When a trader sells an asset at a lower price than they initially paid for it, they have incurred a capital loss. As such, capital loss is the opposite of capital gain: the profit made when an asset is sold for more than originally paid.
Capital loss occurs when the drop in price of an asset is realised by a trader: in other words, when they sell the asset for less than they bought it. When a financial asset’s price has moved lower than the price initially paid it has not yet incurred a loss, as that only happens when the trader executes the sale.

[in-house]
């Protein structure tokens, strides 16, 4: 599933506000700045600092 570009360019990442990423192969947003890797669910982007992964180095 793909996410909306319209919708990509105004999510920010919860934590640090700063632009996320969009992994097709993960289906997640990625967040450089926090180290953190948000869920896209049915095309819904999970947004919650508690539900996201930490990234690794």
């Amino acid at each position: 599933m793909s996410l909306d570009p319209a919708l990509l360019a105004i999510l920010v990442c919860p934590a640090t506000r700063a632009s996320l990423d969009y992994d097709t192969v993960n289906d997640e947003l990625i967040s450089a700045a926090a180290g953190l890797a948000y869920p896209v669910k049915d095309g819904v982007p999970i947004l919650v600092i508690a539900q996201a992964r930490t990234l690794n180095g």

For example, buying 10 shares of Wesfarmers stock at $40 then selling after it has dropped to $30 would incur a capital loss of $100. If you held onto the stock at $30 and it returned to $40, though, no capital loss would be realised and the trade would be even (apart from transaction costs ie. brokerage, leverage).